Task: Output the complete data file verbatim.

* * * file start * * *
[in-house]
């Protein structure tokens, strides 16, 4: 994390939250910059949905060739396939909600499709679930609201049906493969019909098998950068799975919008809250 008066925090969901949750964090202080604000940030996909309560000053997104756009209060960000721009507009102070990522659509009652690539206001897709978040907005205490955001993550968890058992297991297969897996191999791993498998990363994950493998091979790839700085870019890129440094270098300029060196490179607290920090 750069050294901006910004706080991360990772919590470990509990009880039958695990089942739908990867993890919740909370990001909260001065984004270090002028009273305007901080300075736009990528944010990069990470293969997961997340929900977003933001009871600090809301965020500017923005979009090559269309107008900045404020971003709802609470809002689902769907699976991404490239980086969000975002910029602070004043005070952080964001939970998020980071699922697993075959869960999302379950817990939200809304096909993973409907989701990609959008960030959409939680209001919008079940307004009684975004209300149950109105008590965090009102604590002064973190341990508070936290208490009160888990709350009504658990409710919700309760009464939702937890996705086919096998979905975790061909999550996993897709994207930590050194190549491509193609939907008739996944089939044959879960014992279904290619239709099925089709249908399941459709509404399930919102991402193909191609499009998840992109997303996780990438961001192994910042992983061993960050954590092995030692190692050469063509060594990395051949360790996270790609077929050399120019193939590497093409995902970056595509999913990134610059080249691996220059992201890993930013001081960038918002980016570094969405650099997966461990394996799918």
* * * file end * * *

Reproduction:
[in-house]
């Protein structure tokens, strides 16, 4: 994390939250910059949905060739396939909600499709679930609201049906493969019909098998950068799975919008809250 008066925090969901949750964090202080604000940030996909309560000053997104756009209060960000721009507009102070990522659509009652690539206001897709978040907005205490955001993550968890058992297991297969897996191999791993498998990363994950493998091979790839700085870019890129440094270098300029060196490179607290920090 750069050294901006910004706080991360990772919590470990509990009880039958695990089942739908990867993890919740909370990001909260001065984004270090002028009273305007901080300075736009990528944010990069990470293969997961997340929900977003933001009871600090809301965020500017923005979009090559269309107008900045404020971003709802609470809002689902769907699976991404490239980086969000975002910029602070004043005070952080964001939970998020980071699922697993075959869960999302379950817990939200809304096909993973409907989701990609959008960030959409939680209001919008079940307004009684975004209300149950109105008590965090009102604590002064973190341990508070936290208490009160888990709350009504658990409710919700309760009464939702937890996705086919096998979905975790061909999550996993897709994207930590050194190549491509193609939907008739996944089939044959879960014992279904290619239709099925089709249908399941459709509404399930919102991402193909191609499009998840992109997303996780990438961001192994910042992983061993960050954590092995030692190692050469063509060594990395051949360790996270790609077929050399120019193939590497093409995902970056595509999913990134610059080249691996220059992201890993930013001081960038918002980016570094969405650099997966461990394996799918």